Spencer Ackerman in Washington
theguardian.com, Tuesday 31 December 2013 10.41 EST
Twelve years of detention without trial have ended for three Uighur men who have left Guantánamo Bay for Slovakia, the US Department of Defense announced on Tuesday, ending a clear mistake of the 9/11 era.
The three men – Yusef Abbas, Hajiakbar Abdulghuper and Saidullah Khalik – did not pose any terrorist threat to the US, a recognition the Defense Department came to during the Bush administration. A federal judge ordered them freed in 2008, and a 2009 panel appointed by President Barack Obama concurred. Their continuing detention was the result of a snarled political, bureaucratic and diplomatic process that underscored the continuing difficulty of closing the notorious detention center.
The diplomatic breakthrough came when Slovakia agreed to allow the last of Guantánamo’s Uighur population to “voluntarily resettle”, according to a statement from Rear Admiral John Kirby, the new Pentagon press secretary, who added that the US thanked Slovakia for its “humanitarian gesture”. There are now 155 detainees at Guantánamo, most of whom have not been charged with any offense.
With 19 other Uighur men, Abbas, Abdulghuper and Kalik were mistakenly captured in eastern Afghanistan, not far from a crucial 2001 battle at Tora Bora. An ethnic Turkic minority in China, the Uighur detainees said they had come to Afghanistan to escape persecution. They were given to the US for detention at a time when US forces were heavily reliant on Afghan proxies who had their own agendas and who accepted bounties for captives.
During the early days of their detention, the US interrogated the Uighur men brutally. In September 2002, Chinese officials were allowed to visit Guantánamo. According to 2009 testimony to a US House subcommittee, the Uighur detainees were subject to sleep deprivation, frigid temperatures and isolation. One detainee, Ablikim Turahun, wrote to a House foreign affairs subcommittee that the US troops supervising his detention followed instructions from the Chinese officials to take his picture without his consent.
“They called for American soldiers and ordered them to hold me, so that my picture could be taken. The soldiers grabbed me, pulling my beard, pressing on my throat, twisting my hands behind my back, and as a result my picture was taken by force,” Turahan wrote.
While the US eventually came to the conclusion that the Uighur detainees were not a security threat, the State Department just as quickly concluded that it could not remedy the initial detention error by sending the Uighurs back to China, since they were likely to face torture, abuse or additional rights violations by the Chinese government.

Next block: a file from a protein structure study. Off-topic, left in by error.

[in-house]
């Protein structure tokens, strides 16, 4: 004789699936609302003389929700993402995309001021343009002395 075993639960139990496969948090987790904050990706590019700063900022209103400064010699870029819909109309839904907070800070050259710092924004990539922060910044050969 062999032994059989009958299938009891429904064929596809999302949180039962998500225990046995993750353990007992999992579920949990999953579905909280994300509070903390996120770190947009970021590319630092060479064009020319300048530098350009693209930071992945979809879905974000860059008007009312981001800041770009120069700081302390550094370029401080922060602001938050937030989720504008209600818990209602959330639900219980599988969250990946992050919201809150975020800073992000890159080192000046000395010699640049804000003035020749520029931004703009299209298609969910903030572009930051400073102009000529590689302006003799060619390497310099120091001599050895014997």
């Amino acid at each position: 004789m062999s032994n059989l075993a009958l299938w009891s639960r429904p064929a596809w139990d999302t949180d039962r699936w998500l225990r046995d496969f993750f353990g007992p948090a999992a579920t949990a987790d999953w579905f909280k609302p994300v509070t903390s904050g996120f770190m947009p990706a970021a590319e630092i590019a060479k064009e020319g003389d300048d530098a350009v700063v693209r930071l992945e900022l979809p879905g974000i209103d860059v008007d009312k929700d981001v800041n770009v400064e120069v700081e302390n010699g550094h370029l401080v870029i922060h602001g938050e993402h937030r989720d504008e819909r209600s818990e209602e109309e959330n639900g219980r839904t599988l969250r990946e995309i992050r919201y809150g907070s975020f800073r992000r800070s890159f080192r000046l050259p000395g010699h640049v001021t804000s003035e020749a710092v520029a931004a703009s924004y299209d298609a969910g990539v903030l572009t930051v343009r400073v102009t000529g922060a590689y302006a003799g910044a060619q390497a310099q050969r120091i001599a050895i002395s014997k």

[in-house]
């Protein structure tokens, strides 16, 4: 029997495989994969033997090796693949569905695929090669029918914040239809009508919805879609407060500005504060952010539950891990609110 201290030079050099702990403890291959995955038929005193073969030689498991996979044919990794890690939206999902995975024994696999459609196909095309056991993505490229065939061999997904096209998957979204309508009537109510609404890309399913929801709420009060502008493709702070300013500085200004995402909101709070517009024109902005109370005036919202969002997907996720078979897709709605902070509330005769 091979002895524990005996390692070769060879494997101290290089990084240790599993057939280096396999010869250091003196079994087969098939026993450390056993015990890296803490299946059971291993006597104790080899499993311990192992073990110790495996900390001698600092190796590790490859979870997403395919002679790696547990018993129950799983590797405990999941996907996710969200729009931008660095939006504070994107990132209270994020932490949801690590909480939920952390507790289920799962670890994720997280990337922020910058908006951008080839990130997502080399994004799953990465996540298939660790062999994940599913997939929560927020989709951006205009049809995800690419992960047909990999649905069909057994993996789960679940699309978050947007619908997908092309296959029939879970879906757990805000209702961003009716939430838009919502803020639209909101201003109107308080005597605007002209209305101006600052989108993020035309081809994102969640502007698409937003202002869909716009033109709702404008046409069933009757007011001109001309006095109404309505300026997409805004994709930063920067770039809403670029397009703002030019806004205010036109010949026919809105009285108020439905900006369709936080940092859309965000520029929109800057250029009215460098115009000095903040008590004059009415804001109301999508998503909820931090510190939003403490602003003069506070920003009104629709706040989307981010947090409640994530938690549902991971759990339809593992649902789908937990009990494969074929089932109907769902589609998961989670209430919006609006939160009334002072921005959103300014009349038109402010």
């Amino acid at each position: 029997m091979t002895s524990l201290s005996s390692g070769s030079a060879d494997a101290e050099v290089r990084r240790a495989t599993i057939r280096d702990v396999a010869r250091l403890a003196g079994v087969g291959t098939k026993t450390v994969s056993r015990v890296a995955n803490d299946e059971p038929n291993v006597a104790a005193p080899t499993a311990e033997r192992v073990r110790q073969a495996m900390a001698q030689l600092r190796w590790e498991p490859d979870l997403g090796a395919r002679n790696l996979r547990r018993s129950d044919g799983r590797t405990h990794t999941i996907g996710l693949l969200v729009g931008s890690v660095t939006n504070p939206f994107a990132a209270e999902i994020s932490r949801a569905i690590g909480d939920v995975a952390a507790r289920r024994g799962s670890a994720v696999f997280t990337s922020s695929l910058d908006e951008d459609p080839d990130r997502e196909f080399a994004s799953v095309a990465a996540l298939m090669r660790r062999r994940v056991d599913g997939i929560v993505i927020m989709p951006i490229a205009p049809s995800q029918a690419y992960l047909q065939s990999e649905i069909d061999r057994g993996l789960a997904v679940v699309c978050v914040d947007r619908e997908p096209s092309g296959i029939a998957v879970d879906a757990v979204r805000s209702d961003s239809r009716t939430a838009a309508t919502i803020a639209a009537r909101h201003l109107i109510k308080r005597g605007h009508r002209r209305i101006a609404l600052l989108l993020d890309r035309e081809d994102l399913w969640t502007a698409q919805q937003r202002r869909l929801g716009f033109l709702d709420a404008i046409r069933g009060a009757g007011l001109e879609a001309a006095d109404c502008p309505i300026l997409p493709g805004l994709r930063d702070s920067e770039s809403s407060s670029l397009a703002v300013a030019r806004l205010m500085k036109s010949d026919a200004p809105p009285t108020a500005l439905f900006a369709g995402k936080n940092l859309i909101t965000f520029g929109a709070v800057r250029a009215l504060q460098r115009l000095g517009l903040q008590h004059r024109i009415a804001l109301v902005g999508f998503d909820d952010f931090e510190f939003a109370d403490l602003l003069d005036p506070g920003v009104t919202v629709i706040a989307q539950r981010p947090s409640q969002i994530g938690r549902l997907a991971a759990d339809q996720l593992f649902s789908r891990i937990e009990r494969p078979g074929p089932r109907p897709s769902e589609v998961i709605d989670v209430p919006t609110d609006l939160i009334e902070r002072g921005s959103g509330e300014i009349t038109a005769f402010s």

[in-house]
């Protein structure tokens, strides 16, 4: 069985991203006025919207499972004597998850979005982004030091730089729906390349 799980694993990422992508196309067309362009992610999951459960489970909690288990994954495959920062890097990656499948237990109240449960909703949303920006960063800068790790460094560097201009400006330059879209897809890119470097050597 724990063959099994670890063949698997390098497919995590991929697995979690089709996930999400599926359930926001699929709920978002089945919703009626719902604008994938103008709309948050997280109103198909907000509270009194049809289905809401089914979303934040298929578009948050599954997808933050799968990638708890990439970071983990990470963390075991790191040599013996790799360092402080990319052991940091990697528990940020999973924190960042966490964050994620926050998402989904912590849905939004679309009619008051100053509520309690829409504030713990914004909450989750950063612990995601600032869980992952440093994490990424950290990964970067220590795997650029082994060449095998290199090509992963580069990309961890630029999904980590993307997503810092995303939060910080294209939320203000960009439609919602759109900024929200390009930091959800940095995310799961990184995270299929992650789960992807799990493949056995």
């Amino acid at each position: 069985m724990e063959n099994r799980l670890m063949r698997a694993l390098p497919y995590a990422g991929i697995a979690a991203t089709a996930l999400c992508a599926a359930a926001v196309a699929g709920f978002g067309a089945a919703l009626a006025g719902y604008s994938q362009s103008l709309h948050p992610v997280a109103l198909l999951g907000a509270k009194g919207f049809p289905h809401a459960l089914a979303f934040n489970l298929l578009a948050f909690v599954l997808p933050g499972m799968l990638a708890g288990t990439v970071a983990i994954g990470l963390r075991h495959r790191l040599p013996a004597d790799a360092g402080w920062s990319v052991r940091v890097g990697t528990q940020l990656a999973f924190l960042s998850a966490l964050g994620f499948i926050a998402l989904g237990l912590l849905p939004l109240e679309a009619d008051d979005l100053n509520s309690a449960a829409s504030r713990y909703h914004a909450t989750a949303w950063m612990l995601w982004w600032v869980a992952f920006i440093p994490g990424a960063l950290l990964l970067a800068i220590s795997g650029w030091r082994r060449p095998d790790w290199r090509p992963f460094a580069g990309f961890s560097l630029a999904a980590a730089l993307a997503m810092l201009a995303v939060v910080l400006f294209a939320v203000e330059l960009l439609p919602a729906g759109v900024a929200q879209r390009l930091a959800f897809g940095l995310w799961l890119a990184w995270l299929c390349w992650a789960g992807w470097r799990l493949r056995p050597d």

The Uighur detainees came to live in a Guantánamo facility separate from the rest of the detention population. While their treatment was less severe, they were not free men.
That left the option of finding new national homes for the Uighurs. In 2007, Albania accepted five. The following year, Judge Ricardo Urbina ordered the remaining prisoners freed to the US, on the grounds that the US could not hold men without cause. At least one ethnic Uighur community in the US, in the Virginia suburbs of Washington DC, enthusiastically volunteered to take in the detained men.
Urbina’s decision was reversed by other judges, who found that he had overstepped his judicial bounds. It was further stymied by bipartisan Congressional efforts, from the dawn of the Obama administration and which persist, to prevent any Guantánamo detainees from transfer to the US, even for continued detention.
In 2009, when reports of the Uighurs' release circulated, Mitch McConnell, the Republican leader in the Senate, portrayed the Uighurs as a threat abetted by the Obama administration.
“There’s a reason US law prohibits the entry of anyone trained in a terrorist camp. Why that law would be ignored to bring terrorist-trained detainees into American cities has not been answered by this administration,” McConnell said in a statement that signalled an early, sustained and thus-far successful fight to prevent the closure of Guantánamo Bay.
In 2009 Nury Turkel, a former president of the Uighur American Association, told ABC News Americans had nothing to fear from his countrymen.
“Americans should not be afraid of the Uighur prisoners in Gitmo because they have no beef with Americans or hostility towards the US. Actually, they're grateful to the US government for the freedom and opportunity that it has given to Uighurs in here," Turkel said.
This year, Judge Urbina told the Miami Herald: “There was not a shred of evidence that [the Uighur prisoners] were disliked by anyone – anyone but the Chinese government.”
Obama recommitted himself to shuttering Guantánamo Bay’s detention center in 2012, shortly after winning re-election. He appointed new envoys for the task at the State and Defense Departments, and won a modicum of congressional support in a defense authorization bill he signed last week that removed a restriction on transfers from Guantánamo to overseas destinations.
“As the president made clear in his 23 May speech at the National Defense University, the Guantánamo Bay detention facility drains our resources and harms our standing in the world,” said army Lieutenant Colonel Todd Breasseale, the Pentagon’s chief spokesman on detention issues.
“The US government has worked diligently to generate resettlement opportunities for these three individuals and has engaged a number of different governments to seek their resettlement.”